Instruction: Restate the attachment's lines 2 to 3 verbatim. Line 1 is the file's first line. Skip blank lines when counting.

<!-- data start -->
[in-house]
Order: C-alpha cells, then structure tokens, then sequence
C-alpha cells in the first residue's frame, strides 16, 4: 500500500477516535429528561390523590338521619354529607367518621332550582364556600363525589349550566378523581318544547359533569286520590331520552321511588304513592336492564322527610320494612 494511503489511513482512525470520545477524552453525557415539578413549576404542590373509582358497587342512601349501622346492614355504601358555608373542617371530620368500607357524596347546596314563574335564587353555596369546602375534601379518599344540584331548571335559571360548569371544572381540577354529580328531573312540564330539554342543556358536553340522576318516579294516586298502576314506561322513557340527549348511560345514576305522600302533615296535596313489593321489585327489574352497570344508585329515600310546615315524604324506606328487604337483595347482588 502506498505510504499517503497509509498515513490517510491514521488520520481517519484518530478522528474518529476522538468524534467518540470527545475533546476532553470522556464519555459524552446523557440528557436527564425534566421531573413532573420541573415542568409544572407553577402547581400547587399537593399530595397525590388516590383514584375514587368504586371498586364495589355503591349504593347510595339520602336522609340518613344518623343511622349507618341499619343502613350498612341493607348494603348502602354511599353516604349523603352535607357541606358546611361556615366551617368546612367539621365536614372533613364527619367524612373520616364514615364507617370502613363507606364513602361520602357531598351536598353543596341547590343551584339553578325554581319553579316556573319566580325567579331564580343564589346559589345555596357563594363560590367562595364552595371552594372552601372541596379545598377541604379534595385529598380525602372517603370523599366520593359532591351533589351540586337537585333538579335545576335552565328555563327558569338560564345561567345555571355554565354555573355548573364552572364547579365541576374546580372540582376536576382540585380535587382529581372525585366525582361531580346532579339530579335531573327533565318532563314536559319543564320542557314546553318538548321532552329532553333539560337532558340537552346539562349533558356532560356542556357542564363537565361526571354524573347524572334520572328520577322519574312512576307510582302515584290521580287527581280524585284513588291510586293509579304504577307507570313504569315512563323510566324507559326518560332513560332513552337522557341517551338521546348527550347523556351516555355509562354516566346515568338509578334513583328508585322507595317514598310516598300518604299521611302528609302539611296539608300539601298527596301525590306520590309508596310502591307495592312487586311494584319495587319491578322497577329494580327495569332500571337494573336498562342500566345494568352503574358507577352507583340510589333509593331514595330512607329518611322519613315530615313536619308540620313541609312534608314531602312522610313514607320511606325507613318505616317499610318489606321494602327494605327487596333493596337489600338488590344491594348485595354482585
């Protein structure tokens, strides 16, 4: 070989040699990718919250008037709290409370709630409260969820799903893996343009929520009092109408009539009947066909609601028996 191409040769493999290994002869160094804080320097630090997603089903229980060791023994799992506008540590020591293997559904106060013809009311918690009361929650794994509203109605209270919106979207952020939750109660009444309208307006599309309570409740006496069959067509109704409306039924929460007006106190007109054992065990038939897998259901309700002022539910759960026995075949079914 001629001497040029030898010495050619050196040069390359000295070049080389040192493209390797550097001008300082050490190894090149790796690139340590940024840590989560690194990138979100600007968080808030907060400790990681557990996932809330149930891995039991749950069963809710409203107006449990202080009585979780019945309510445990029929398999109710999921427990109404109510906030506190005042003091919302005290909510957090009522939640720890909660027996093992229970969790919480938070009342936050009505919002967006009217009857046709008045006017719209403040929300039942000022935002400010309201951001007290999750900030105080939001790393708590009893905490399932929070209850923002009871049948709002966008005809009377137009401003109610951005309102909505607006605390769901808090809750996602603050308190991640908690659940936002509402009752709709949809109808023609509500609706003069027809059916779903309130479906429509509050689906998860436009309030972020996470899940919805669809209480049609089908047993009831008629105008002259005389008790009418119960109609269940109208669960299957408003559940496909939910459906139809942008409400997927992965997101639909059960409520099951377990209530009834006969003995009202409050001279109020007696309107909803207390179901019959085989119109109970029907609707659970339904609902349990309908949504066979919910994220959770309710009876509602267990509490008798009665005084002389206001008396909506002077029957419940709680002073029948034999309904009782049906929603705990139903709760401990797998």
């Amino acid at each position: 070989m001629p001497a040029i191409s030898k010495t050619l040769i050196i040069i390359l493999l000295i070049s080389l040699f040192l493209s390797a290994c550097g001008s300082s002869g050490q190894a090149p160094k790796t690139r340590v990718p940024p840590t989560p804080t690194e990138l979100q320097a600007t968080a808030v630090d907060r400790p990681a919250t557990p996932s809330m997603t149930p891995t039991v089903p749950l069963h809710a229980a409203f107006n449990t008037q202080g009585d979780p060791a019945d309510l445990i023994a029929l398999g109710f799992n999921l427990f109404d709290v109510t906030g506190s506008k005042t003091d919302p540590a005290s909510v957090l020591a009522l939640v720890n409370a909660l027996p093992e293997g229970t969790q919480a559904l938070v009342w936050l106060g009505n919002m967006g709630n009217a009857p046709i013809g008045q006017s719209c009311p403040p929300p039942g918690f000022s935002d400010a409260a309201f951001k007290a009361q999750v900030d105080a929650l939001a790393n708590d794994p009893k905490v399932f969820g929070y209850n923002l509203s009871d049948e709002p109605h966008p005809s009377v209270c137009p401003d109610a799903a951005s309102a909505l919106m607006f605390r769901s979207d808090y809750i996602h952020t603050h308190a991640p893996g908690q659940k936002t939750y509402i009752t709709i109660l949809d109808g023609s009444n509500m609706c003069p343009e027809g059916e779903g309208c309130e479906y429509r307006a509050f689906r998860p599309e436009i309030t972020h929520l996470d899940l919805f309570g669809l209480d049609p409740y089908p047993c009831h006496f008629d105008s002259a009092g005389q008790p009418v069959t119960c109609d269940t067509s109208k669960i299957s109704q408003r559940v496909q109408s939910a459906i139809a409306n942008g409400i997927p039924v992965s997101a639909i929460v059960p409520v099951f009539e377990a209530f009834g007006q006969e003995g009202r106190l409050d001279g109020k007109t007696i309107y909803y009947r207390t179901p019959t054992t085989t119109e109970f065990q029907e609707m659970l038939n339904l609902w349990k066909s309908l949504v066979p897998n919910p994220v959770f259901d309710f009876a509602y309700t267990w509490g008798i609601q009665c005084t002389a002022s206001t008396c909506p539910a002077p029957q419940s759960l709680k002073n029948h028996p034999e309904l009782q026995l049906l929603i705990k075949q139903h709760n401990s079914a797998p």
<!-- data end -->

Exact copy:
Order: C-alpha cells, then structure tokens, then sequence
C-alpha cells in the first residue's frame, strides 16, 4: 500500500477516535429528561390523590338521619354529607367518621332550582364556600363525589349550566378523581318544547359533569286520590331520552321511588304513592336492564322527610320494612 494511503489511513482512525470520545477524552453525557415539578413549576404542590373509582358497587342512601349501622346492614355504601358555608373542617371530620368500607357524596347546596314563574335564587353555596369546602375534601379518599344540584331548571335559571360548569371544572381540577354529580328531573312540564330539554342543556358536553340522576318516579294516586298502576314506561322513557340527549348511560345514576305522600302533615296535596313489593321489585327489574352497570344508585329515600310546615315524604324506606328487604337483595347482588 502506498505510504499517503497509509498515513490517510491514521488520520481517519484518530478522528474518529476522538468524534467518540470527545475533546476532553470522556464519555459524552446523557440528557436527564425534566421531573413532573420541573415542568409544572407553577402547581400547587399537593399530595397525590388516590383514584375514587368504586371498586364495589355503591349504593347510595339520602336522609340518613344518623343511622349507618341499619343502613350498612341493607348494603348502602354511599353516604349523603352535607357541606358546611361556615366551617368546612367539621365536614372533613364527619367524612373520616364514615364507617370502613363507606364513602361520602357531598351536598353543596341547590343551584339553578325554581319553579316556573319566580325567579331564580343564589346559589345555596357563594363560590367562595364552595371552594372552601372541596379545598377541604379534595385529598380525602372517603370523599366520593359532591351533589351540586337537585333538579335545576335552565328555563327558569338560564345561567345555571355554565354555573355548573364552572364547579365541576374546580372540582376536576382540585380535587382529581372525585366525582361531580346532579339530579335531573327533565318532563314536559319543564320542557314546553318538548321532552329532553333539560337532558340537552346539562349533558356532560356542556357542564363537565361526571354524573347524572334520572328520577322519574312512576307510582302515584290521580287527581280524585284513588291510586293509579304504577307507570313504569315512563323510566324507559326518560332513560332513552337522557341517551338521546348527550347523556351516555355509562354516566346515568338509578334513583328508585322507595317514598310516598300518604299521611302528609302539611296539608300539601298527596301525590306520590309508596310502591307495592312487586311494584319495587319491578322497577329494580327495569332500571337494573336498562342500566345494568352503574358507577352507583340510589333509593331514595330512607329518611322519613315530615313536619308540620313541609312534608314531602312522610313514607320511606325507613318505616317499610318489606321494602327494605327487596333493596337489600338488590344491594348485595354482585